The Small Town That Produced A President
By Dr. Lorin Swinehart
“Come back again when you can,” invited the kindly elderly man.
I had to remind myself that this soft-spoken man inviting my wife and me to his church was one of my most admired historical figures, Jimmy Carter, the 39th President of the United States and a Nobel Peace Prize Laureate. Meeting the former president and First Lady has been the high point of our winter season with the National Park Service in the tiny town of Plains, Georgia.
The Maranatha Baptist Church held perhaps 35 members and an equal number of visitors on that rainy morning. The Sunday school lesson was taught by President Carter’s niece Kim Miller, his brother Billy Carter’s daughter. It was superlative, as was the sermon delivered by Rev. Tony Lowden, the pastor.
In Plains, Georgia, it seems that everyone knows everyone. The town reminds me of many back in my home state of Ohio. Plains is a crossroads community bisected by two lightly traveled highways and a railroad track. There are three churches, a small business district and a single restaurant.
The restaurant, the Buffalo Cafe, is reminiscent of many small town restaurants, the service friendly, the food delicious and delivered in such bountiful amounts that no one could conceivably leave hungry. Citizens are warm, courteous and welcoming. There is a sense of timelessness in this quiet town with not a single stoplight, a sort of Norman Rockwell quality.
A 14-foot peanut wearing a giant Jimmy Carter grin guards the entrance to the single RV park. The National Park visitor center is located in the old Plains High School building where President Carter graduated in 1941, his wife Rosalynn three years later. The center has recently undergone extensive renovations and innovations. The six rooms are filled with new exhibits and memorabilia are unique and impressive.
One day each week, I am assigned to Jimmy Carter’s boyhood home, a 17-acre working farm two and a half mile outside of Plains in the black agricultural community of Archery. I spend the hours conversing with four goats, two mules and a pair of barn cats named Scaredy-Cat and Fraidy-Cat. When Earl Carter, Jimmy’s father, purchased the farm in 1927, it consisted of 360 acres. He cultivated an additional 2000 acres of leased land. Given the soil quality, it took many acres of corn, cotton and peanuts in order to earn a good living. I imagine that I can hear my Grandpa Swinehart, who farmed 72 acres in rural Ohio all of his working life, saying, “This ground is so poor that you couldn’t raise a fuss on it.”
The house was constructed from free plans found in a Sears and Roebuck catalog. Until 1938, there was no electricity. Electricity would come to rural areas only after the New Deal created the Rural Electrification Commission in 1934.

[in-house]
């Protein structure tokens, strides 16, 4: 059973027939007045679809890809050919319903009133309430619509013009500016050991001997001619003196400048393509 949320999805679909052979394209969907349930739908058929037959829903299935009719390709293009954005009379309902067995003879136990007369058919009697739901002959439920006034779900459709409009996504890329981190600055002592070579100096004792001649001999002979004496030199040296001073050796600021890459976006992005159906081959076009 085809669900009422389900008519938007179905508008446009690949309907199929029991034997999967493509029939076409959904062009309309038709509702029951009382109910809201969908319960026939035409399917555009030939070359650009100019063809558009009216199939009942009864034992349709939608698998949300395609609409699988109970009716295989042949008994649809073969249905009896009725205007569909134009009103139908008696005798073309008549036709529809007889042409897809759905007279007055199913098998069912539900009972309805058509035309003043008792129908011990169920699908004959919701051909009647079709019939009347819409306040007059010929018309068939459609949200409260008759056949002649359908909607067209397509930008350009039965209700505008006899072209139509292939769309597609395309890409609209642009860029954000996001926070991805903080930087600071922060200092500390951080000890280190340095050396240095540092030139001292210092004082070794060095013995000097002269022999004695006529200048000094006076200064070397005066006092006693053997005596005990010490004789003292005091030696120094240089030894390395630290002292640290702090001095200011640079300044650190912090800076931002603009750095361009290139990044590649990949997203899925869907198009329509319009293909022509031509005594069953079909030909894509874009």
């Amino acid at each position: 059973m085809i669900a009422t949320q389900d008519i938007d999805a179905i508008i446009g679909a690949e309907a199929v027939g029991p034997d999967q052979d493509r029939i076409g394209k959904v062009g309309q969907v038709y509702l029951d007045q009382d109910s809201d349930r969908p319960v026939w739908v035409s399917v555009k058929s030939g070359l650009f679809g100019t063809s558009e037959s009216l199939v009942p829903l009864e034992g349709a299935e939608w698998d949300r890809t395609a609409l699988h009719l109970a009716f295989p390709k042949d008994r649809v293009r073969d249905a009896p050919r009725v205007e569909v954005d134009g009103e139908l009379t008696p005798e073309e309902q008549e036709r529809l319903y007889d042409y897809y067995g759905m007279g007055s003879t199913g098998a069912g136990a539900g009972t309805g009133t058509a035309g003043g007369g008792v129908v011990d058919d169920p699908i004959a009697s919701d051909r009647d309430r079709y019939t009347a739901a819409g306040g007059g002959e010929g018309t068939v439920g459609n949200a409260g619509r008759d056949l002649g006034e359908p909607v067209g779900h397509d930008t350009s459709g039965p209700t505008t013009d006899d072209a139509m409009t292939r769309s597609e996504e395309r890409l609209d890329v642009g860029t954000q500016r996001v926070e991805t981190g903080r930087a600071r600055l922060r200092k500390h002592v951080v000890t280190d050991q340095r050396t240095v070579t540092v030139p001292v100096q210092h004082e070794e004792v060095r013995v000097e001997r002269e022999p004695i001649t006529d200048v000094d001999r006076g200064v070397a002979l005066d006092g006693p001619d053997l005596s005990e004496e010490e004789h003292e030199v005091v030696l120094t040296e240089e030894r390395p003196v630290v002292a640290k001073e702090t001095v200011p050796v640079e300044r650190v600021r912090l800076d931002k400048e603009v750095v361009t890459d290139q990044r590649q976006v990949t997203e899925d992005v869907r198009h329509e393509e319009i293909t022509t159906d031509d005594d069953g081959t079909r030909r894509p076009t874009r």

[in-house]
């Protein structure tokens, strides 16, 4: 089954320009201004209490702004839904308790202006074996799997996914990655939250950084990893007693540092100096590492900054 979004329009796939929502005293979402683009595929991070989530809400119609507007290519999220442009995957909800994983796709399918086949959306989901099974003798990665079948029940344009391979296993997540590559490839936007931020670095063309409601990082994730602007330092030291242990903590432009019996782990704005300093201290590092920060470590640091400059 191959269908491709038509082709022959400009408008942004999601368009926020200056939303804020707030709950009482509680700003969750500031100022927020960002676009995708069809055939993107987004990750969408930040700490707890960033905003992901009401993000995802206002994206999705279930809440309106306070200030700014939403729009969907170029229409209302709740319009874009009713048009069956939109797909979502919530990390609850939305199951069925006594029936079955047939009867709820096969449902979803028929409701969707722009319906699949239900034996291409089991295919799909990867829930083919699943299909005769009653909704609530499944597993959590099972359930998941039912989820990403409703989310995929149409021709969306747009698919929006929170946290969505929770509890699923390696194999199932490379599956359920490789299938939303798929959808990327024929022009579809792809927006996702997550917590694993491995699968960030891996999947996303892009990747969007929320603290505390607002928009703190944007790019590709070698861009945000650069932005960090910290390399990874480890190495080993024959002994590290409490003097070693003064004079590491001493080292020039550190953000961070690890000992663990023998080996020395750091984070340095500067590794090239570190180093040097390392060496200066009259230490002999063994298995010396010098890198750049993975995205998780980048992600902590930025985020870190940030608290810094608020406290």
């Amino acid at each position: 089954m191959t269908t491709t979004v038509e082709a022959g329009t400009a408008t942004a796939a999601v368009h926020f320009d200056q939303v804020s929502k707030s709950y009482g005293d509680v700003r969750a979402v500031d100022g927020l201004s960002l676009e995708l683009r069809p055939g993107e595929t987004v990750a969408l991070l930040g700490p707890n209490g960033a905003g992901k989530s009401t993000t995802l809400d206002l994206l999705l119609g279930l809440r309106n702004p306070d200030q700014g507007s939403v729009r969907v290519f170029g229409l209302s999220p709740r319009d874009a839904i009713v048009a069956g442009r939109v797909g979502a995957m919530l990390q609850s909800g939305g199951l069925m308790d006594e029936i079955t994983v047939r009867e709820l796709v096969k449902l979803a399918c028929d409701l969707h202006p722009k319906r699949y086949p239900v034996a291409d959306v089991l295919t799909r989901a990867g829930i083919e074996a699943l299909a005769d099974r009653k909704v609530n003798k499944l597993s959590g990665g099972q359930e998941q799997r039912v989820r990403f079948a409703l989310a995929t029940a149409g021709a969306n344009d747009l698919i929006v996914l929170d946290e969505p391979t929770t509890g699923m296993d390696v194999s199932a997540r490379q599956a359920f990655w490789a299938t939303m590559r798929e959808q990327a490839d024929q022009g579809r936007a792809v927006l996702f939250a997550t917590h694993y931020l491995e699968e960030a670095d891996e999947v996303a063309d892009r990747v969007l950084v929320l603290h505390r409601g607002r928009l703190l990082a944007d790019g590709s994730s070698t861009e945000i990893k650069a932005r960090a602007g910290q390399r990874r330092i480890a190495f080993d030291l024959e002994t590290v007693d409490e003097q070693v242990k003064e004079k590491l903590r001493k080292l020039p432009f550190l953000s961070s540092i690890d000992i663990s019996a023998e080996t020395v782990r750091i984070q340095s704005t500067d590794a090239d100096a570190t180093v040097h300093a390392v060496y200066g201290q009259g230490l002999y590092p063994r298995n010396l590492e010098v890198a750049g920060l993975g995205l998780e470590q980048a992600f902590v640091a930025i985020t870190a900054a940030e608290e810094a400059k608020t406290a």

There was no running water. The makeshift shower in the bathroom consisted of a bucket with holes drilled in the bottom. Ground water was pushed through a pipe to the shower by the windmill outside.
The only source of entertainment was the battery powered radio in the parlor. By pressing a button, one can listen to President Carter share the experience of the night Joe Louis defeated the German boxer Max Schmeling. Jimmy’s father sat the radio in the window so that their black neighbors and farm hands, a crowd of about forty people, could listen to the fight. Despite Adolf Hitler’s crowing that Germans were the Master Race, Louis cleaned Schmeling’s clock in the first round.
The crowd of black people remained silent. After quietly thanking Earl Carter, they walked out of the yard and across the acreage to one of their homes, where they celebrated all night. Joe Louis, a black man, was the “strongest man in the world.” It would not be wise for black people to celebrate too openly in the often violently racist South of those days.
In his memoir An Hour Before Daylight, President Carter speaks of the hardships of farm life in the 1930’s. Days were long, the work rigorous and the rewards few. Most small farmers worked forty to sixty acres. It took three acres to produce a bale of cotton or a ton of peanuts. Generally, a farmer could expect to earn fifty dollars for a bale of cotton or sixty dollars for a ton of peanuts. If one was a sharecropper, he would only be able to keep half or less of the crop and that after paying rent for use of the land.
The lines “I owe my soul to the company store,” in Tennessee Ernie Ford’s song “Sixteen Tons,” lamenting the hard lives of coal miners, accurately describe the dilemma of southern sharecroppers and farm workers as well. Many landlords, unlike Jimmy’s father Earl, who only charged a dime on the dollar, levied high rates of interest for items purchased on credit in their commissaries. A poor family could never work their way out of the cycle of poverty.
Jimmy’s mother Lillian, a registered nurse, recognized the relationship between malnutrition and illnesses like pellagra and the pervasive lassitude that sapped the energies of poor farmers and sharecroppers. Items purchased in the commissaries consisted of lard, fatback, cornmeal, molasses and coffee. Many suffered illnesses associated with protein and vitamin deficiency.